A few months ago, I started watching “Friends” on Netflix. I wanted another show that falls into the “brain dead” category. What I mean is, sometimes I am tired and I do not want to be smart or thoughtful. I want stupid stories with no care for a complex plot so I can just disengage for 20 minutes. I decided to watch Friends because, well, I never really have. I was 9 when it first started its run and I wasn’t allowed to watch that show. I would catch some reruns on TBS every now and then, but I never really watched it. I figured, “Well… what was all the fuss about?”

There are so many anachronisms in the show, it’s really cute. In 1994, everyone wasn’t walking around with phones in their pockets, much less Internet/HD video machines. I think I laughed out loud when, at one point, Ross pulled out a beeper. I remember when my dad had a beeper! And there was shot after shot of the Manhattan skyline that had the World Trade Center looming in the skyline that reminded me repeatedly that things had changed a lot in more than a “look at the neat toys we have” sort of way.

To be honest, I’ve been pretty bored with the show. I was sure that I was nearing the end of the series run near the end of the fifth season because nothing was really happening. None of them really even went to work. But then I realized there were still FIVE MORE SEASONS. The comedy graph was pointed downhill after that.

One of the things that I found so bizarre was the frequent and offhand references to pornography. Joey and Chandler (and I guess occasionally Ross) frequently mention their appreciation of porn. And, shockingly, the women in their lives accept their fascination with porn as if it’s slightly weird, but kind hot, too. It’s so acceptable that, in a recent episode I watched, Monica walked into a hotel room and caught Chandler with his hand in his pants. “Fortunately,” he turned the channel quickly to a Shark Week show so she “only” thought he had some bizarre sexual attraction to sharks. So, of course, OBVIOUSLY, she tried to enjoy this fetish with him before they, after comedic hijinks and silly miscommunication, realized that, “Oh Chandler was just watching ‘good ole-fashion American girl-on-girl action.'” Thank goodness! (laugh track)

This attitude towards pornography struck me as bizarrely open and and simplistic. I wonder if such an attitude would still be shown in a primetime network TV comedy these days. I can’t help but think it wouldn’t but I don’t know. Maybe I’m sheltered.

In a culture that increasingly emphasizes the beauty of sexuality and the worth of women and (in our own way) the power of marriage, though, we should all be able to be united around this very clear message:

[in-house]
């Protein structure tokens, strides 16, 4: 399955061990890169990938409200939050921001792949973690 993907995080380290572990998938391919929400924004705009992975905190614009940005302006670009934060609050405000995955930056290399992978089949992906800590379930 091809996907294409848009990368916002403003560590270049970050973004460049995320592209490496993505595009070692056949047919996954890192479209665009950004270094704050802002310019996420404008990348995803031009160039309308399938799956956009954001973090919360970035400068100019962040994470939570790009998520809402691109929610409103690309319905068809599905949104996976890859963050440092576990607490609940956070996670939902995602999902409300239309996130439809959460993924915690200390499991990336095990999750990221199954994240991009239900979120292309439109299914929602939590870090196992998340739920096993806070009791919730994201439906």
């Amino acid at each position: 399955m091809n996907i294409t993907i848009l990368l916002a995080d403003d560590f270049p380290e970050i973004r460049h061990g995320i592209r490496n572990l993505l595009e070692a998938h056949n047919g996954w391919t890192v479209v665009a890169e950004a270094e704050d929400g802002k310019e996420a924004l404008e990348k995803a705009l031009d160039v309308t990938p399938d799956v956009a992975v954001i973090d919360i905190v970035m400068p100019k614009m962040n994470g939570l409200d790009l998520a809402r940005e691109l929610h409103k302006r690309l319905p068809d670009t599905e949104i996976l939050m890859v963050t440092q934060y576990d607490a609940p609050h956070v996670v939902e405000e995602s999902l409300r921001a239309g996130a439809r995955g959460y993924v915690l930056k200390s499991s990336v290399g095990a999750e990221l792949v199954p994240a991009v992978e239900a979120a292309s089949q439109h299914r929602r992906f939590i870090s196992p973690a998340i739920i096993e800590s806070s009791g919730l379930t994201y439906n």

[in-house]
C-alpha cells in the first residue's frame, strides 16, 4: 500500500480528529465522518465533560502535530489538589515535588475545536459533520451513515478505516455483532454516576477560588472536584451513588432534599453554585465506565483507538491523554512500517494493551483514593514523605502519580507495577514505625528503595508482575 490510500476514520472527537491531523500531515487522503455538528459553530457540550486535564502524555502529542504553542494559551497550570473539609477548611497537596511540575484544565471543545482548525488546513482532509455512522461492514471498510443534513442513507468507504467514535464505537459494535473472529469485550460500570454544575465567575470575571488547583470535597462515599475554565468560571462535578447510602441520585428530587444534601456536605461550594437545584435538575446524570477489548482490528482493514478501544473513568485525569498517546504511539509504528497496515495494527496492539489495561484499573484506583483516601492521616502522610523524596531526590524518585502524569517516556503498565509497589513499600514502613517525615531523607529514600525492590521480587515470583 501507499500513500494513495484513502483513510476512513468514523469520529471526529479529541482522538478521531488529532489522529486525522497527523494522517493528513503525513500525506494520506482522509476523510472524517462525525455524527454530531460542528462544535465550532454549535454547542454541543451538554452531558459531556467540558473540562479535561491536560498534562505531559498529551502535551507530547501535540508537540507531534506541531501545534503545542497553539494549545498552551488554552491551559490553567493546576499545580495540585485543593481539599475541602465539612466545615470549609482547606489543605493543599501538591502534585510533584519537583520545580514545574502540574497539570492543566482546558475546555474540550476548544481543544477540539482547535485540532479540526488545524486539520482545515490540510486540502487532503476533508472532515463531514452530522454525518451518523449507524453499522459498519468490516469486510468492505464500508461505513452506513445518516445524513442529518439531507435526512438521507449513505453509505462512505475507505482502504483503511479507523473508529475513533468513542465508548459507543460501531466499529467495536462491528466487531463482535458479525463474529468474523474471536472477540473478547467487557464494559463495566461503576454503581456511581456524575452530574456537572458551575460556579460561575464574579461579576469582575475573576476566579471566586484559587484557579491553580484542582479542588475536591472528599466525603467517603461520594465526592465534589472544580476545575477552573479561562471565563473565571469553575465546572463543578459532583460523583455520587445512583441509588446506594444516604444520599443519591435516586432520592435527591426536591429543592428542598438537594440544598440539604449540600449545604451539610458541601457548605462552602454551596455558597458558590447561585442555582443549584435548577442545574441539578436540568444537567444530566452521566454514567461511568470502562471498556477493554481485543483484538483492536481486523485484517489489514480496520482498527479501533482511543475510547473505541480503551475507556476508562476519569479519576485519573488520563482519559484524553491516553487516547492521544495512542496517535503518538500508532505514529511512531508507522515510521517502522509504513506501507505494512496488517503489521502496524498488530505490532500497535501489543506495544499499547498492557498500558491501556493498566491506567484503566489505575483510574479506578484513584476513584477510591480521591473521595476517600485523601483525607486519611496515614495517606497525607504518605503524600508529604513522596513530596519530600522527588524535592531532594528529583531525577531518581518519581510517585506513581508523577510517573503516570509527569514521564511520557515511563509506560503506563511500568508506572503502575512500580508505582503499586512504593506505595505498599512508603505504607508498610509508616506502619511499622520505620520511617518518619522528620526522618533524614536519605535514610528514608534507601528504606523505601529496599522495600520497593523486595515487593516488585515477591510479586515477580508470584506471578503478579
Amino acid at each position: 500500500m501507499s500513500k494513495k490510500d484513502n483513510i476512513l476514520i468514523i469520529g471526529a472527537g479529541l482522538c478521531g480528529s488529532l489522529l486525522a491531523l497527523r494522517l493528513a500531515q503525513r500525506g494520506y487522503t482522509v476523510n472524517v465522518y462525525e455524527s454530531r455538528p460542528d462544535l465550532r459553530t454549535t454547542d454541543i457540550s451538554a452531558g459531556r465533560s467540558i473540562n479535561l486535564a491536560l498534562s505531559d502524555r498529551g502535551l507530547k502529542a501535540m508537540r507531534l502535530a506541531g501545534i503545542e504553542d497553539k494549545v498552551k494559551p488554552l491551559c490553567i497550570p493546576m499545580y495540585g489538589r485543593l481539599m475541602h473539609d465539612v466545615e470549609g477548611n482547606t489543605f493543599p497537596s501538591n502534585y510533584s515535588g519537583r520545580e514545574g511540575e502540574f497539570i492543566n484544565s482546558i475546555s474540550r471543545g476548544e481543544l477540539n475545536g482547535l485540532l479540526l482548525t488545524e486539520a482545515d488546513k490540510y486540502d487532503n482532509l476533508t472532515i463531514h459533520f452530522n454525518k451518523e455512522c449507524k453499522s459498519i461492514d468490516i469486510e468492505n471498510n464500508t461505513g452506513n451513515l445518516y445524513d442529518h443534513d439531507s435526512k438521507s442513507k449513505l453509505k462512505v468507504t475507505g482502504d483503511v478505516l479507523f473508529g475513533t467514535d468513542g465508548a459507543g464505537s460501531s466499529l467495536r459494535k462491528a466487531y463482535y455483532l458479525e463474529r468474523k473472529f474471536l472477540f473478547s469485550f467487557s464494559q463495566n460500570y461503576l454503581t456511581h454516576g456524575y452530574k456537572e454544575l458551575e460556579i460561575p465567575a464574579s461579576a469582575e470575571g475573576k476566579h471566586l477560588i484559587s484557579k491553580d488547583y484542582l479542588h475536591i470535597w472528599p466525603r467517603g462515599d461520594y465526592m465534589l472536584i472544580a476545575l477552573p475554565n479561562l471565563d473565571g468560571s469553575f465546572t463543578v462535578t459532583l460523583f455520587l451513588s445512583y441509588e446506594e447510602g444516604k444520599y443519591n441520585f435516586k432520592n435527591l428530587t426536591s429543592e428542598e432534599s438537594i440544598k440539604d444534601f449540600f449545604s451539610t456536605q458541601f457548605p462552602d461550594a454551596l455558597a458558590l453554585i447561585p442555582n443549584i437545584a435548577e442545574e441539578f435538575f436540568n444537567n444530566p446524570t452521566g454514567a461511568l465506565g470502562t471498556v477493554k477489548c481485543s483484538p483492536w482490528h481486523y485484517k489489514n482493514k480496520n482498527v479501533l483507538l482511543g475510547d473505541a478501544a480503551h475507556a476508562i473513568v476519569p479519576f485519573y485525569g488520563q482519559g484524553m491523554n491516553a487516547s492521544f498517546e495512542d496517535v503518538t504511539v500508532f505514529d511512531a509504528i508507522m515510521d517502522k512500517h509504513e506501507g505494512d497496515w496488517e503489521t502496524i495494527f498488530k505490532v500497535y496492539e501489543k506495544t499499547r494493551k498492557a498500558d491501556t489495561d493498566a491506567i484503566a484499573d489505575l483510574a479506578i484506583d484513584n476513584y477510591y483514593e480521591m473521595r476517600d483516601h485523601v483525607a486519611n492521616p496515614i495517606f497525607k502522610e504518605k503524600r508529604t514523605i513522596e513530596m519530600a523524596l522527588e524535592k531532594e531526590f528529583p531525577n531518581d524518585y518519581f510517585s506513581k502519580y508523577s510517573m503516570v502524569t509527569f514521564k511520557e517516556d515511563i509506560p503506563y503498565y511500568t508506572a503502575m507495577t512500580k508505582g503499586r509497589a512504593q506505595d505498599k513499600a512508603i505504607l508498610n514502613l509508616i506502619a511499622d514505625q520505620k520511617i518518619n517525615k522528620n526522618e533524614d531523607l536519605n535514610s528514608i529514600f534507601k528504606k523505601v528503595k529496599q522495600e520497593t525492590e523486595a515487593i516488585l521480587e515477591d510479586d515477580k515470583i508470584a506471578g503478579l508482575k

Pornography is awful.

Pornography is not a cute, funny thing that lots of guys use and more and more girls, too. It’s not an acceptable foible. It’s horrible. It’s degrading to women. It’s destructive towards normal human relationships. It’s addicting. It changes the structure of your brain, for crying out loud.

It’s not funny. It’s deadly.

I imagine that we could be standing in a place 20 years from now where we look back at our cultural approval of pornography the same we stepped back and looked at cigarettes and said, “UGH! Why were all our tv and movie stars smoking?! That’s gross!”

We have confused a message that people needed to hear (“Sex is fantastic and not shameful”) with the wild opposite (“Anything you want to do with your sexuality if totally fine”). Here I can remind everyone that my cards are on the table. I’m a Christian. I have a Christian view of sexual ethics. I very much believe that sex is fantastic and not shameful. I mean, it’s intended for a certain venue (marriage), but it’s not dirty or shameful. But I definitely do not agree that anything you want to do is fine.

We’ve long bought into the reactionary opposite, though. We’ve stuck our chins out and screamed, “YOU CAN’T TELL ME WHAT TO DO!” like spoiled children. But it turns out that you don’t even have to be a Christian to finally realize that pornography and “sex on my terms and without boundaries” is destructive. Dr. Norman Doidge writes (as quoted on fightthenewdrug.org), “Thirty years ago ‘hardcore’ pornography usually meant the explicit depiction of sexual intercourse. Now hardcore has evolved and is increasingly dominated by the sadomasochistic themes … all involving scripts fusing sex with hatred and humiliation. Hardcore pornography now explores the world of perversion, while softcore is now what hardcore was a few decades ago.” The boundaries of sexual expression don’t exist in pornography and what’s the end we’ve reached since the explosion of Internet pornography? The sexualization of violence and the demeaning of sexual love.